In times of woe, it should not be forgotten that there's always a positive. Every cloud has a silver lining and all that. Things may be looking a little less rosy than they were 18 months ago, but there are plenty of reasons for players in the distribution channel to remain positive.
For starters, vendors are more dependent than ever on the strength of their channel strategies and partners. When slumping revenues reversed the ascendant share prices of major vendors, the axe was very quickly applied to the expense side of the ledger. The most obvious manifestation of this is the culling of staff.
Now more than ever they need a range of partners at street level to drive larger numbers of smaller sales. The big deals just aren't there any more, so to make up the numbers many smaller sales are required and they can't afford to have their own feet on the street.
For vendors, growth is in the vast number of small-to-medium businesses that dominate the Australian economy. As a result, vendors are rationalising their sales and marketing models with a view to driving costs out and catering to the desires of these customers.
It is also a good thing for the channel that customers are finally being heard instead of herded. It's amazing what closed wallets will do. The primary concern of the customer today is return on investment not technical wizardry.
Smaller budgets mean large orders are few and far between, but the value-adding reseller is in the perfect position to help customers tweak what they have in place. Solutions introducing real cost benefits or operating efficiencies from existing infrastructures will find willing buyers.
It is a genuine opportunity for resellers to reinvent themselves as services-based organisations - knowing what represents the best value from the enormous range of alternatives for each individual end customer. Vendors need partners to add that value and they will nurture those that can deliver it.
Broadly speaking, all technology customers - from the single home consumer to the largest corporation - are increasingly dependent on technology. More than ever, they need it to work, live and play. They also recognise the potential that computers and communications have to transform business, but are yearning for a better experience or return on investment.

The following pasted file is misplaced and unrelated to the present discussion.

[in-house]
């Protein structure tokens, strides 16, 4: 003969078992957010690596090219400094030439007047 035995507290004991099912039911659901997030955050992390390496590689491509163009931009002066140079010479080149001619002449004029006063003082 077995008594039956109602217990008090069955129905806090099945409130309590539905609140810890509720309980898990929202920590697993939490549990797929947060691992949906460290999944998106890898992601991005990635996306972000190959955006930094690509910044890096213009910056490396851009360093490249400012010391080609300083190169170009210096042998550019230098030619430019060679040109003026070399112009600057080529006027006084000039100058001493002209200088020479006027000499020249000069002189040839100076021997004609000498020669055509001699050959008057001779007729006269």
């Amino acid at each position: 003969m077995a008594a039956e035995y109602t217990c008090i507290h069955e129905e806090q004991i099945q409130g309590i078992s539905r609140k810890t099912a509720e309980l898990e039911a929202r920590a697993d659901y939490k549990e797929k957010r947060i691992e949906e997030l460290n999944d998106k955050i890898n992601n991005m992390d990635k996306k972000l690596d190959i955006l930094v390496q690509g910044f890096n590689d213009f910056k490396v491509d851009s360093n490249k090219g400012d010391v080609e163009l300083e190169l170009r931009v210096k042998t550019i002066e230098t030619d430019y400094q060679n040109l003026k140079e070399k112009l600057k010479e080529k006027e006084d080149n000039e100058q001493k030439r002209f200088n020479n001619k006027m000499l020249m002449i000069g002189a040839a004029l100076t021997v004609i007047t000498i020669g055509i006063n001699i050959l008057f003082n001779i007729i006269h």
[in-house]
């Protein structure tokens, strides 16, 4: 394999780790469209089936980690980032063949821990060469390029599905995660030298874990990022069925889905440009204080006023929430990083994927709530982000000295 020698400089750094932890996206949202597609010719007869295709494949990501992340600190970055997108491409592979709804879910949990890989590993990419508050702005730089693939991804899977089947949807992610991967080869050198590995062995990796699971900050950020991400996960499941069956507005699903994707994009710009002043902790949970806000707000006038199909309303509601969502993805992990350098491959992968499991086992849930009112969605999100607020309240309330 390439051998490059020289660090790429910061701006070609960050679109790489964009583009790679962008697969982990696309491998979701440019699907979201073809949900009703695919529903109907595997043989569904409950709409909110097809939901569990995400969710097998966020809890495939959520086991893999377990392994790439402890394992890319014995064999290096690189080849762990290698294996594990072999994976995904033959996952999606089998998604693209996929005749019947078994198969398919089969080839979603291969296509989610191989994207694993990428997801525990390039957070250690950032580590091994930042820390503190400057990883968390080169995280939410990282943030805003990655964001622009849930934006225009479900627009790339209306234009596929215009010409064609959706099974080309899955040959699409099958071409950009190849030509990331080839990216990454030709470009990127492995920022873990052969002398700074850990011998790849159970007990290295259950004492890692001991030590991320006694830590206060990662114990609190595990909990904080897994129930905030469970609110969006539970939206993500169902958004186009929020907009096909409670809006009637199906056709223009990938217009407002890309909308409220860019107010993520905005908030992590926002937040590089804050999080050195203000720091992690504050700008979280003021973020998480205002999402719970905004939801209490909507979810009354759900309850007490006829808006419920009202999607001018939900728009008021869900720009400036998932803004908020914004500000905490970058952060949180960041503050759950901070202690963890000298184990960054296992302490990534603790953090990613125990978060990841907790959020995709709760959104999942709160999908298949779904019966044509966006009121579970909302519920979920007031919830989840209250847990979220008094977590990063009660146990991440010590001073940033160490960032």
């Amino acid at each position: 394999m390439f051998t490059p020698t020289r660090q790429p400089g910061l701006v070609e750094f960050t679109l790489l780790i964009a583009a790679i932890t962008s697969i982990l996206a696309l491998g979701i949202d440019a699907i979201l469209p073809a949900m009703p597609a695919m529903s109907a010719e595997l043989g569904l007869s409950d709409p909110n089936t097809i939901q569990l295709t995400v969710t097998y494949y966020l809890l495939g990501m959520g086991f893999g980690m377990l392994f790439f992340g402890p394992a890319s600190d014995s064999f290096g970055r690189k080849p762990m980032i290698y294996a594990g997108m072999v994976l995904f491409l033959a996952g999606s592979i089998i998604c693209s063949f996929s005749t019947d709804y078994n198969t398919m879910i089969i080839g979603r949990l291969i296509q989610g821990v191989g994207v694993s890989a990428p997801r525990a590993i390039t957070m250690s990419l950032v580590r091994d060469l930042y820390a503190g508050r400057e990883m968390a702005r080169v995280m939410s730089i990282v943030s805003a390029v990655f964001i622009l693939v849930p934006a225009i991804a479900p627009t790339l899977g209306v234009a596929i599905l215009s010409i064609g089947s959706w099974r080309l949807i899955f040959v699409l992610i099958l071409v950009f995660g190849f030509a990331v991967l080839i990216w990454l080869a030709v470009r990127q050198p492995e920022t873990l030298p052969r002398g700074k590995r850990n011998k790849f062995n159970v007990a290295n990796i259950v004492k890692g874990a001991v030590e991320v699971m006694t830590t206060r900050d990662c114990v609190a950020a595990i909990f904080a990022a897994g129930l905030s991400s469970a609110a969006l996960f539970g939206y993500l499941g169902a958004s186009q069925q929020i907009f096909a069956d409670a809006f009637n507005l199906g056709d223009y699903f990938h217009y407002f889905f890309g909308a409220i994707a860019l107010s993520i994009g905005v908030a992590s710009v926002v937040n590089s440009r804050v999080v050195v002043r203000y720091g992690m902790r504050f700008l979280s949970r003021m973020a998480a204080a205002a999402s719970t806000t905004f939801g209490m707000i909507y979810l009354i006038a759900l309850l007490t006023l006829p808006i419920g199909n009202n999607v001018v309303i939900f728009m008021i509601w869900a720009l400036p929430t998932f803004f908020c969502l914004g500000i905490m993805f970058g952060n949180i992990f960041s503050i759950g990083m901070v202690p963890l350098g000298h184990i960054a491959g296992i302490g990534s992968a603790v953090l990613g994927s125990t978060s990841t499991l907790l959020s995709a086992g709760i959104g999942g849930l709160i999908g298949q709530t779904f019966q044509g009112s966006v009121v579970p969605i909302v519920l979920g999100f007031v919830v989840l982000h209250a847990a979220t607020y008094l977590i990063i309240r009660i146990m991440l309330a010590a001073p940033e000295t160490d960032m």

This is also a good thing for the channel. Your mission, should you choose to accept it, is to deliver on the promises of technology and those that have evangelised before you.
It is also pleasing for the many mid-tier and smaller businesses making up the channel to ponder the nature of past rebounds from economic slides. Historically and logically, the larger businesses take longer to restructure and have more cumbersome baggage to haul back up when the downturn bottoms out.
Smaller operations are generally running lean and mean at the best of times, which means they can react much quicker to changes in fortunes. An ability to rapidly scale up as new windows of opportunity emerge from the inevitable market recovery allows for increasingly effective competition against larger rivals. Now is the time for strategising on how to move your business to the next level.
The economic slump has also benefited the industry as a whole by weeding out some of the less scrupulous players.
Meanwhile, all those who navigate through the storm will come out better business operators with a much clearer picture of which direction to take. The wise will be the winners.